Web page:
How To Create Value With A Shoestring CSR Budget
Money, money, money.
Everything seems to revolve around it these days.
With it, the world is your oyster. Without it, you’re a nobody.
In organisations, money is even more precious, and rightly so. It must be spent wisely and even then there needs to be a return on investment to make it sustainable. Let’s face it, firms won’t spend millions on an ad campaign that they think will only generate a few thousand in additional sales.
Fortunately for marketing departments, they can quite easily measure the financial ‘success’ of each campaign, hence why they often get given pretty much a blank check for their annual budget.
The CSR Budget
When it comes to CSR though, departments are nowhere near as lucky.
As I’ve often pointed out, CSR can certainly financially benefit a company, but it’s pretty difficult to track.
How do you know when sales have specifically come from a bolstered corporate reputation?
How do you quantify the value of the top talent that CSR attracts?
It’s because of this that CSR managers often find themselves ‘running on empty’ so to speak. It’s all well and good to have grand ambitions for nationwide initiatives but without a large CSR budget, it’ll never get off the ground.
However, that’s not to say that a large CSR budget is the be all and end all. If you’re not blessed with stacks of cash at your disposal, there are still a couple of easy things you can do.
1. Be Innovative!
Believe it or not, but sometimes a large CSR budget can be a problem. It can sometimes make the company a bit lazy, opting to throw money at endless projects without necessarily being strategic and creating value in return.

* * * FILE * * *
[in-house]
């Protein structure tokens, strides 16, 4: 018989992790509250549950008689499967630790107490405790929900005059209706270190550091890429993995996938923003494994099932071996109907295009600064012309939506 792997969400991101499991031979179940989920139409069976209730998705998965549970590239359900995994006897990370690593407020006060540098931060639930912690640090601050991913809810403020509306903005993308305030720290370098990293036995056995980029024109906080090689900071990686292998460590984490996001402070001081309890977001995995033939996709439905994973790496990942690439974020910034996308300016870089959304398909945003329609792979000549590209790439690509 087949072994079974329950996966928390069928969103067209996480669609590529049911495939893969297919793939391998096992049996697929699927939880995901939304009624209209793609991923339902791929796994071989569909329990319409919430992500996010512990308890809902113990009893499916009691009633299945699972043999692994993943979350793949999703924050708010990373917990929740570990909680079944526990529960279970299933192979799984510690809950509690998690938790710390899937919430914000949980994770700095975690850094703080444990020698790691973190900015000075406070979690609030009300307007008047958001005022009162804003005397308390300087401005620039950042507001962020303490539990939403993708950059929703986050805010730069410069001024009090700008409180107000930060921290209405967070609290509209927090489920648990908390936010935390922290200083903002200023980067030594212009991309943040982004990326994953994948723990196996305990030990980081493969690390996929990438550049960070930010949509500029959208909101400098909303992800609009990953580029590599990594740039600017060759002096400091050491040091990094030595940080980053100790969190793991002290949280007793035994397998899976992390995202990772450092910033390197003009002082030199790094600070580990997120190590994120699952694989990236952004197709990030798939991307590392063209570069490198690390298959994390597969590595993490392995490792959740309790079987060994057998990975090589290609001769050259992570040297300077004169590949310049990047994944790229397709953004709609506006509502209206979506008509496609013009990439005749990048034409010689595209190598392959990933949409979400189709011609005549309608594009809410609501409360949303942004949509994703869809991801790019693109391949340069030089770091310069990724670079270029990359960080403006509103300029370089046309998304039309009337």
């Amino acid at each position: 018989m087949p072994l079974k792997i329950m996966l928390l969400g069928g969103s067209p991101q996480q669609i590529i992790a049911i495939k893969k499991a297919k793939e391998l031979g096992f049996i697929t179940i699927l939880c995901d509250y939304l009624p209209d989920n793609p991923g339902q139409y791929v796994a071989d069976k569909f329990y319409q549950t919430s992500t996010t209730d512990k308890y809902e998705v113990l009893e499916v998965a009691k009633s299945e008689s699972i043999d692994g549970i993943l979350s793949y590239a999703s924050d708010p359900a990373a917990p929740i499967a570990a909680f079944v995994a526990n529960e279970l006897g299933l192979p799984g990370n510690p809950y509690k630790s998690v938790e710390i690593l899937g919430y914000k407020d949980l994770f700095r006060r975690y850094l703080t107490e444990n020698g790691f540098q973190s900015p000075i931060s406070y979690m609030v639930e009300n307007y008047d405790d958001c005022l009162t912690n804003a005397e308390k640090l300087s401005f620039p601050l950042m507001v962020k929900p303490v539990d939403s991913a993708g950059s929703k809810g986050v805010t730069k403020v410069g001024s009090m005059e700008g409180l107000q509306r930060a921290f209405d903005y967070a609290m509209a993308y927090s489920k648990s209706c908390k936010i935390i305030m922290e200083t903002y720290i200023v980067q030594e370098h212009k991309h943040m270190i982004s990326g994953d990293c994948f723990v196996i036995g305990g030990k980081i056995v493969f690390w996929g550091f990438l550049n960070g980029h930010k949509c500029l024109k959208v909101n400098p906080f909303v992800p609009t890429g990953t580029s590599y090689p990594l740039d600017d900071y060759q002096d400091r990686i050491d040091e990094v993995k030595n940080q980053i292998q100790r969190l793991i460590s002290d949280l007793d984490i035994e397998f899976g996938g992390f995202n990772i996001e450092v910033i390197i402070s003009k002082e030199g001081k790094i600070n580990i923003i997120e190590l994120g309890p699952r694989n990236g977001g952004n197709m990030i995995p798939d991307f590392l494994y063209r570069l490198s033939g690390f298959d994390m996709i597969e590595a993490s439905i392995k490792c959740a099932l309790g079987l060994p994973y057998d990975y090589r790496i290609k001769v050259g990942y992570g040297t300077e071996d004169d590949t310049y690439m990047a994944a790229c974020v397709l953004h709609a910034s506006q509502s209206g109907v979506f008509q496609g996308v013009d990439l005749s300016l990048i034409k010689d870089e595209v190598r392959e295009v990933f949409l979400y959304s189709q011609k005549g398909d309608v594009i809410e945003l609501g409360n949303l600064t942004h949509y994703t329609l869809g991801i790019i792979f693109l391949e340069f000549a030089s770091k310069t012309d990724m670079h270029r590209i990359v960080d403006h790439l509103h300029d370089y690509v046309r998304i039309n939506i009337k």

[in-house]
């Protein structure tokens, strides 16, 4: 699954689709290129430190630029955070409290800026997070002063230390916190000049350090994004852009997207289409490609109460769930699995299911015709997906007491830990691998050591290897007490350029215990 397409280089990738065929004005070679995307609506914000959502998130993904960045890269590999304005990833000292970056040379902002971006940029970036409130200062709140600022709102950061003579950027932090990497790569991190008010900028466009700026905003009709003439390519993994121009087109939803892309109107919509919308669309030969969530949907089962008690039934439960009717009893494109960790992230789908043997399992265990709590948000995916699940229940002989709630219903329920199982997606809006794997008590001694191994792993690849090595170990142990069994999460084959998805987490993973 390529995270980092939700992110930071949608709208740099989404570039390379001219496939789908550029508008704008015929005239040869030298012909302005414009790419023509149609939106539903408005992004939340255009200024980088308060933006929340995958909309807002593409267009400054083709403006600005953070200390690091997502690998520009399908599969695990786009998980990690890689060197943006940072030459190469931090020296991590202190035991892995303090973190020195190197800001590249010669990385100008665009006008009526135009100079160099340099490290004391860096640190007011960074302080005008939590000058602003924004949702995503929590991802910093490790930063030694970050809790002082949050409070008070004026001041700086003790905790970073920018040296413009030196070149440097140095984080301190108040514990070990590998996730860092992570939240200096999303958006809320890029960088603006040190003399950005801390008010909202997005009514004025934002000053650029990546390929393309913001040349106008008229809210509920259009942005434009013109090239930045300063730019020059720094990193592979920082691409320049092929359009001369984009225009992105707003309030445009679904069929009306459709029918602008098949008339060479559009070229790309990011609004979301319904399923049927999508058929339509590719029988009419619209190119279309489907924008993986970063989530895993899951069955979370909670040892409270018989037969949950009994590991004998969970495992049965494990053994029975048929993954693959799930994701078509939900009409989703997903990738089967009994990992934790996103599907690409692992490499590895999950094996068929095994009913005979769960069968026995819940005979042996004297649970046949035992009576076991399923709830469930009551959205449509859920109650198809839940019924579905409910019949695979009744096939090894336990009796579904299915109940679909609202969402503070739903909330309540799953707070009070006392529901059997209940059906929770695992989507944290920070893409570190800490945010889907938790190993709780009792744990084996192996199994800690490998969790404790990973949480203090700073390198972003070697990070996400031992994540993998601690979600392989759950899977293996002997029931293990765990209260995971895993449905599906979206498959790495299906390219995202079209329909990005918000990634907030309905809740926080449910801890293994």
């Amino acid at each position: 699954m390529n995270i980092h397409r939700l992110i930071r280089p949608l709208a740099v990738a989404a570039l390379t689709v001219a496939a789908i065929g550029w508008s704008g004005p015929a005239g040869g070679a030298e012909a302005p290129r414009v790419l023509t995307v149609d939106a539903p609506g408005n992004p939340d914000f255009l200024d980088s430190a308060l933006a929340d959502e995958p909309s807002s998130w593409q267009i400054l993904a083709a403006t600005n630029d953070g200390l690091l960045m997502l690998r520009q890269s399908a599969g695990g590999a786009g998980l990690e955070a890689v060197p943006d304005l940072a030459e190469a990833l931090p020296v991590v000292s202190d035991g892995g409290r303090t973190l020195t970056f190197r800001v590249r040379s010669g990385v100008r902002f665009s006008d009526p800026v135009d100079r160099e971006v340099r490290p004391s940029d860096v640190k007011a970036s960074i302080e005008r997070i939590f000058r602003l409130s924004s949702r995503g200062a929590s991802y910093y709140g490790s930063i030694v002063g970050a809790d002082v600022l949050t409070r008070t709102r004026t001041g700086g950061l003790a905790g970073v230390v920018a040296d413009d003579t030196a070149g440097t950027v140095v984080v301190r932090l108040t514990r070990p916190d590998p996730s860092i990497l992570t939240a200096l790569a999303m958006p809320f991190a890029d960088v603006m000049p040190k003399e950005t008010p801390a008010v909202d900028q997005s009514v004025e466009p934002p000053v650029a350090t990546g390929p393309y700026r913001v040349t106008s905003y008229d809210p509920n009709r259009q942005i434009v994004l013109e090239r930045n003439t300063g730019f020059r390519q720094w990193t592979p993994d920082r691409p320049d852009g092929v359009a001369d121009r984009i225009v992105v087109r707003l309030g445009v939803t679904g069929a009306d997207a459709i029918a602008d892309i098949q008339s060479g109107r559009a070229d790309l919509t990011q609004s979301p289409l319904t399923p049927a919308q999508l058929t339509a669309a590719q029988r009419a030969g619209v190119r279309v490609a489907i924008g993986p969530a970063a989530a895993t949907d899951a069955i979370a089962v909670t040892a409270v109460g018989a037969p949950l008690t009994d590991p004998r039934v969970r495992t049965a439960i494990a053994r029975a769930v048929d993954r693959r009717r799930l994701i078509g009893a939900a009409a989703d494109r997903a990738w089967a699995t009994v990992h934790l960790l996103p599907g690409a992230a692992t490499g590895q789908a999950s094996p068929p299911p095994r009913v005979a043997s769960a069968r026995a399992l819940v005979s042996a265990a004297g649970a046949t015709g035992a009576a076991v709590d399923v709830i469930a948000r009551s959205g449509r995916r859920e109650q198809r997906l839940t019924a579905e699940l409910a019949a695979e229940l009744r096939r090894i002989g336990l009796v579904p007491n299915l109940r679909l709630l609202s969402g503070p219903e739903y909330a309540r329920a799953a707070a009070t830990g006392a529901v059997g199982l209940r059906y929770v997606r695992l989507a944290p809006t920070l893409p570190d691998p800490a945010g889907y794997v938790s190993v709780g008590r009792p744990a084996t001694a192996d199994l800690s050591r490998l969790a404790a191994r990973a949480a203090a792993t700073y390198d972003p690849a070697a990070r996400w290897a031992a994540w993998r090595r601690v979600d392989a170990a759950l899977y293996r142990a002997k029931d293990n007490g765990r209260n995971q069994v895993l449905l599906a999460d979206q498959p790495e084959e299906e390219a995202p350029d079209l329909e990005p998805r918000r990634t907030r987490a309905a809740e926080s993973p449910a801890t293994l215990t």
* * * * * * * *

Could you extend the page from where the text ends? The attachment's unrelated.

In a weird way, having to be frugal can sometimes be a good thing, as it forces you to think outside the box a little bit.
If money isn’t free flowing, why not think about the resources you do have? What about staff volunteering? Sure, the company technically lose a day of productivity, but I don’t think it’s too naive to assume that will be offset in the long run by higher levels of engagement and wellbeing. On several occasions I’ve organised events where staff have given up a couple of hours to run employability workshops with disadvantaged children, and they’ve been enormously successful.
Time is just as valuable as money if you use it properly.
Secondly, what about the products you’re selling? How can you use them to be socially responsible?
When I worked for a large automotive company, we used to loan vehicles out to charities who needed them. It barely cost us anything in the grand scheme of things, but it made a monumental difference to them.
2. Think Local
As you’ve no doubt noticed, a restricted CSR budget does sort of rule out huge nationwide projects.
But, that’s not an excuse to do nothing.
In my view, CSR is about companies doing what they can with the resources at their disposal. Every company can always do more, but it’s as much about intention as it is output.
I also think that CSR works best when it’s a combination of global/national initiatives and local ones. Yes, the larger projects might make the headlines, but if you really care about CSR, it’s the smaller scale activities that arguably matter most. After all, if you’ve got a huge factory or office somewhere, it’s the local residents that are the most affected by it.